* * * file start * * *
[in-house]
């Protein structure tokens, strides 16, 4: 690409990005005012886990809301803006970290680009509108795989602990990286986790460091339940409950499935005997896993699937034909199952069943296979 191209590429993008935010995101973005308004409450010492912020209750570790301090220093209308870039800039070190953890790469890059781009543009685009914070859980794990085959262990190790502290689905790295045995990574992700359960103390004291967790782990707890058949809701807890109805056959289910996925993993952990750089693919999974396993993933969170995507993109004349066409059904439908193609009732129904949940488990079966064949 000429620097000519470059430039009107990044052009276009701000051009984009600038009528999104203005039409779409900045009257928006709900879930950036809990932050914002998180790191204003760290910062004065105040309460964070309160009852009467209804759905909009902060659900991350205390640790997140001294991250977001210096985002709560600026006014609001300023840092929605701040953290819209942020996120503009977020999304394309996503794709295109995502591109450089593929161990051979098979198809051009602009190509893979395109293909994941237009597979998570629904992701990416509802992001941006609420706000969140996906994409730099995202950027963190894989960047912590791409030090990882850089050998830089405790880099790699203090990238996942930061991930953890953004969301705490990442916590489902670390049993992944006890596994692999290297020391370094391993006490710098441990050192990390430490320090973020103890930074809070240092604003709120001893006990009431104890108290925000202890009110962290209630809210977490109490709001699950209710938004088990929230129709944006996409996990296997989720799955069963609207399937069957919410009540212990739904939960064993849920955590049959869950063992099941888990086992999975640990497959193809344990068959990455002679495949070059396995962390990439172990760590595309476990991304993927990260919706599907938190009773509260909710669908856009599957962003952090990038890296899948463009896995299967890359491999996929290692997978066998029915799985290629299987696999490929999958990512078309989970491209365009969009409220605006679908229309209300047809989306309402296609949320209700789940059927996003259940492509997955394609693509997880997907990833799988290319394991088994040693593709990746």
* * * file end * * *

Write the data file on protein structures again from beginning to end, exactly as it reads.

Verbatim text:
[in-house]
């Protein structure tokens, strides 16, 4: 690409990005005012886990809301803006970290680009509108795989602990990286986790460091339940409950499935005997896993699937034909199952069943296979 191209590429993008935010995101973005308004409450010492912020209750570790301090220093209308870039800039070190953890790469890059781009543009685009914070859980794990085959262990190790502290689905790295045995990574992700359960103390004291967790782990707890058949809701807890109805056959289910996925993993952990750089693919999974396993993933969170995507993109004349066409059904439908193609009732129904949940488990079966064949 000429620097000519470059430039009107990044052009276009701000051009984009600038009528999104203005039409779409900045009257928006709900879930950036809990932050914002998180790191204003760290910062004065105040309460964070309160009852009467209804759905909009902060659900991350205390640790997140001294991250977001210096985002709560600026006014609001300023840092929605701040953290819209942020996120503009977020999304394309996503794709295109995502591109450089593929161990051979098979198809051009602009190509893979395109293909994941237009597979998570629904992701990416509802992001941006609420706000969140996906994409730099995202950027963190894989960047912590791409030090990882850089050998830089405790880099790699203090990238996942930061991930953890953004969301705490990442916590489902670390049993992944006890596994692999290297020391370094391993006490710098441990050192990390430490320090973020103890930074809070240092604003709120001893006990009431104890108290925000202890009110962290209630809210977490109490709001699950209710938004088990929230129709944006996409996990296997989720799955069963609207399937069957919410009540212990739904939960064993849920955590049959869950063992099941888990086992999975640990497959193809344990068959990455002679495949070059396995962390990439172990760590595309476990991304993927990260919706599907938190009773509260909710669908856009599957962003952090990038890296899948463009896995299967890359491999996929290692997978066998029915799985290629299987696999490929999958990512078309989970491209365009969009409220605006679908229309209300047809989306309402296609949320209700789940059927996003259940492509997955394609693509997880997907990833799988290319394991088994040693593709990746």